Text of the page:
VOICES: Wing walker Patty Wagner discusses growing up in Dayton, first air show

Growing up in Dayton, what drew you to aviation?

I didn’t know anything about aviation. Growing up, my dad had taken me when I was six or so up at the Dayton airport for a helicopter ride one time, and I’d never been up or anything. It never occurred to me to learn to fly. It was never in the cards at all. But I just always remembered that ride. And then my dad died when I was 10 — it was just my mom and me. But then, when I was 17, I went down to Moraine to the airport with a family friend who was learning to fly. And that’s when my eyes really opened. I was so excited, I put my name on the schedule. I went home and I told my mom, who said ‘Absolutely not.’ I had never defied her. I mean, I still feel bad, but when I turned 18, the next weekend, I was down at the airport. And that’s when I started learning to fly. I was always a tomboy. I liked cars, so airplanes are a little different, and there just weren’t any other girls down there at that time.

Do you feel that you were you treated differently as a woman, and do you think attitudes have changed since then?

Oh, attitudes definitely have changed. I think, looking back, like my first lesson, there were benches outside and everybody just kind of hangs out and talks. Some of them said ‘What’s she doing?’ ‘Well, she’s gonna learn to fly.’ ‘Are you kidding me? She won’t last.’ But I guess I could ignore that. Then I would help out down there, too. One of the instructors made an offer that if I washed the parts and things like that, I could get free ground school. It was a small place, and we were like family. We would have cookouts on the weekends, and we had a clubhouse. You didn’t have to be a pilot if you were just interested in aviation. So it was people of all different ages, retired people, even some young people, but you were always welcome. It was just like a larger family and I wasn’t used to that. They would look out for me. I was really very lucky.

How did you and your husband get started in the business?

When the opportunity came up to buy an airplane, we had flown for a few owners before we went into the business full time. We didn’t owe anybody anything, and we didn’t have any kids — we never did have kids — and we didn’t want to go down 10 years later and say, ‘Oh, I wish we’d done that.’ So we thought, if it doesn’t work out, it doesn’t work out, but we’ll just start fresh and see how it goes. So we sold everything we had and packed it all into the plane. And it was kind of scary, but everything worked out. When we started, I like to call it the Golden Age of Aviation and flying cross country. There were so many little airports, little sod fields, family-run after World War II. A lot of the guys came home from the service and bought farms and little airplanes. There was just a passion for it. We had paper charts, we had a radio. There was no GPS, right? There were no cell phones, right? So when we left, sometimes, if the weather is bad, and we went to try to get fuel or something, if the airport was closed, they would have a phone number you could call at the phone booth to get assistance. You had to be sure to bring coins with you. I mean, just all the little things that were different from what they are today.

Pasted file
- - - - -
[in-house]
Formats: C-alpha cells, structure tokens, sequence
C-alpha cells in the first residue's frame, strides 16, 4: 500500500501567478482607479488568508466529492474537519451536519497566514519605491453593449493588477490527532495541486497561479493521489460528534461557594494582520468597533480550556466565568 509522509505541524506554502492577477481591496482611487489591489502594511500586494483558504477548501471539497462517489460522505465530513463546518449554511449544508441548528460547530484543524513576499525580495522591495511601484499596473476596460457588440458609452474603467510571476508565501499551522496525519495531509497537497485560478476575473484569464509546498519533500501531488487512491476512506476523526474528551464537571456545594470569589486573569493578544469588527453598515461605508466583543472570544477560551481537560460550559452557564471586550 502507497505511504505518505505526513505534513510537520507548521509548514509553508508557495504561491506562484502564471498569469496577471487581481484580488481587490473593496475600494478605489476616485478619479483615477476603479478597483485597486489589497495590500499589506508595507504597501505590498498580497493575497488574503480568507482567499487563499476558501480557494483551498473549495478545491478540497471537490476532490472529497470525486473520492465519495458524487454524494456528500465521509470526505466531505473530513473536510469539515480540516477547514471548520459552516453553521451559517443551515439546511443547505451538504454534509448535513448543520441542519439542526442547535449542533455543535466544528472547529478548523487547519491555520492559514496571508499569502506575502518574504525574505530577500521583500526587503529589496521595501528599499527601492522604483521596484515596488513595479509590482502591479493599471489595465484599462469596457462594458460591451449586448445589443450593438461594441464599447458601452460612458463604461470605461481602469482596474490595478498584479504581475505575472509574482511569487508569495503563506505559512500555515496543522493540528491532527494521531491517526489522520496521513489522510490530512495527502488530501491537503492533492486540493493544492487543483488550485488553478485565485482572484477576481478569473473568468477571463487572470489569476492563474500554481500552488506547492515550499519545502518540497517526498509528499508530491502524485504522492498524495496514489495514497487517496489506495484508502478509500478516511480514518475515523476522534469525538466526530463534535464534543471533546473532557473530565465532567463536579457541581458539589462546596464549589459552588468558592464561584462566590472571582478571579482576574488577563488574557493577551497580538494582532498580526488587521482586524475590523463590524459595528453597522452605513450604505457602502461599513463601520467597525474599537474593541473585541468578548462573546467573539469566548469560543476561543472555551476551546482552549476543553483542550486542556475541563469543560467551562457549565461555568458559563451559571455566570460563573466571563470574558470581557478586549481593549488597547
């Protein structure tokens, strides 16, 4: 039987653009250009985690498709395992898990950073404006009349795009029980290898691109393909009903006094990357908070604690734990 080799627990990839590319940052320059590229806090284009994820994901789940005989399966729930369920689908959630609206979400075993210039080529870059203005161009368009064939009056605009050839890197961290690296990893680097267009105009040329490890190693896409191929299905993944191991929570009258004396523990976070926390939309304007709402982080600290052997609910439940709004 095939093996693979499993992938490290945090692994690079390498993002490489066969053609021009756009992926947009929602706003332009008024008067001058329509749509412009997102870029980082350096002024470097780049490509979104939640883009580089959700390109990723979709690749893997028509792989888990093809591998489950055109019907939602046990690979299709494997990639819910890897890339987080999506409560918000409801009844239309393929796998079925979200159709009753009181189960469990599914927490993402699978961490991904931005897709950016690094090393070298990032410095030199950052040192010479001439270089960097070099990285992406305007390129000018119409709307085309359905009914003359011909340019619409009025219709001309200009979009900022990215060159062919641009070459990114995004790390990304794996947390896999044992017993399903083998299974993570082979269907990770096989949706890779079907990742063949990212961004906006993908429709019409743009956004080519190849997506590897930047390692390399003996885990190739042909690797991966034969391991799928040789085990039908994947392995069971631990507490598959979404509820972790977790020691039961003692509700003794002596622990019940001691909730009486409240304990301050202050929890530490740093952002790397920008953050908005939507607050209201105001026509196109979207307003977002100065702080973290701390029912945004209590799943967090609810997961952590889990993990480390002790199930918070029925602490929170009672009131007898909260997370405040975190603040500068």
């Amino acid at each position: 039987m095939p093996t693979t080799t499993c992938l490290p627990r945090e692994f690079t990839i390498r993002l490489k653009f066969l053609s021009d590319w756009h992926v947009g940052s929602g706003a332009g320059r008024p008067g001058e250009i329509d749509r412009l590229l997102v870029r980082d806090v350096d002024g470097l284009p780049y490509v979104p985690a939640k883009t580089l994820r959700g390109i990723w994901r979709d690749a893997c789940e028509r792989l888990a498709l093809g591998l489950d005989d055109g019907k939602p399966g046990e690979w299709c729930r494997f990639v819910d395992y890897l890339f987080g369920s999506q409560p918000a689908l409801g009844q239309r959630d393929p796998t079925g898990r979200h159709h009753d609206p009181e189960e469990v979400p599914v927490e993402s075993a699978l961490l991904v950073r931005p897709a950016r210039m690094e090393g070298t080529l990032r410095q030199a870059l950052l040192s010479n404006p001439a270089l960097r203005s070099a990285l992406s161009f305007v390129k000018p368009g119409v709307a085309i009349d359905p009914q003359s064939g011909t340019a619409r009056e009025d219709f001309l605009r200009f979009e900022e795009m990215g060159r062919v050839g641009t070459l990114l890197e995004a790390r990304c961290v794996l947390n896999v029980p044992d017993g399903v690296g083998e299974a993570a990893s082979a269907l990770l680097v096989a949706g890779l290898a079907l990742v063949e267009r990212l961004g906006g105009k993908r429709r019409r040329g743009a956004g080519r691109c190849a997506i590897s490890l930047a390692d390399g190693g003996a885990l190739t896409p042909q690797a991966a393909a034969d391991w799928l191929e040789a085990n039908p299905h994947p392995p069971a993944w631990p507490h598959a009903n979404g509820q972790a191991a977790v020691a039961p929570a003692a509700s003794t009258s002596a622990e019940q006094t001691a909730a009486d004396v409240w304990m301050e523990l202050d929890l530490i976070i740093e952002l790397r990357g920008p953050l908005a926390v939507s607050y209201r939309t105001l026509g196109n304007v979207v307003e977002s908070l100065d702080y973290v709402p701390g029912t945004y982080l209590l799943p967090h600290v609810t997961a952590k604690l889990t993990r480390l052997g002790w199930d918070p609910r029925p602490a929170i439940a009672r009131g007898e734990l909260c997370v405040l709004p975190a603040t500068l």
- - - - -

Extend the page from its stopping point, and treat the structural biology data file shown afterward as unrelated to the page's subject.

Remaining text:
What was the first Dayton Airshow weekend like?

I never dreamed that it was going to grow into something so large. And it was a hometown air show for us. When you’re coming to a performer’s hometown show, like the Thunderbirds or the Blue Angels, it’s special for them. It’s just so special to be able to perform in front of the people we grew up with. The first one, you didn’t know if they were going to have another, so you didn’t think about, ‘Oh my gosh, I’m at the first one.’ It was more like, ‘This is really nice. I wonder if they will do it next year?’ And then when they moved north, then you could just see it grow year by year. It was amazing. They went on to have a trade show that would start midweek. We would have seminars in the early days to get more activity. They would invite the local, experimental aircraft, the EAA chapters, different kinds of little airplanes on display. I don’t even know how many acres they use now.

You were inducted into the Women In Aviation (WIA) Pioneer Hall of Fame in 2017. What was that like?

It was an honor. I was involved with WIA before it was even an organization. I was friends with the founder when she and her first husband moved to town and they didn’t know anybody. She needed volunteers. So I said sure, I can help. And I gathered another one of my girlfriends and we were involved with sending out brochures. But going to WIA in 2017, being on the stage and not knowing what they were going to present, and then they flashed a picture of my dad. So I was choked up a little bit.

What would you say to the next generation of women looking to become a pilot or even an air show performer?

That now there are no boundaries. They can do anything they want. And I don’t know if you realize how many women are out there, and when they all come to the convention, and you see all the military pilots, and they have on their dress whites, commercial pilots. Now you don’t think twice about seeing a woman up in the front of the plane. It is wide open now, and there are so many jobs — they’re looking for pilots. I get so excited when I can get somebody interested in flying.

Is there anything else you’d like to say about your career?

We’ve been retired now something like 20 years. Looking back, things on the plane would break sometimes, and you would need help or transportation to here or there. So it’s important that we acknowledge the friends who have helped us along the way.

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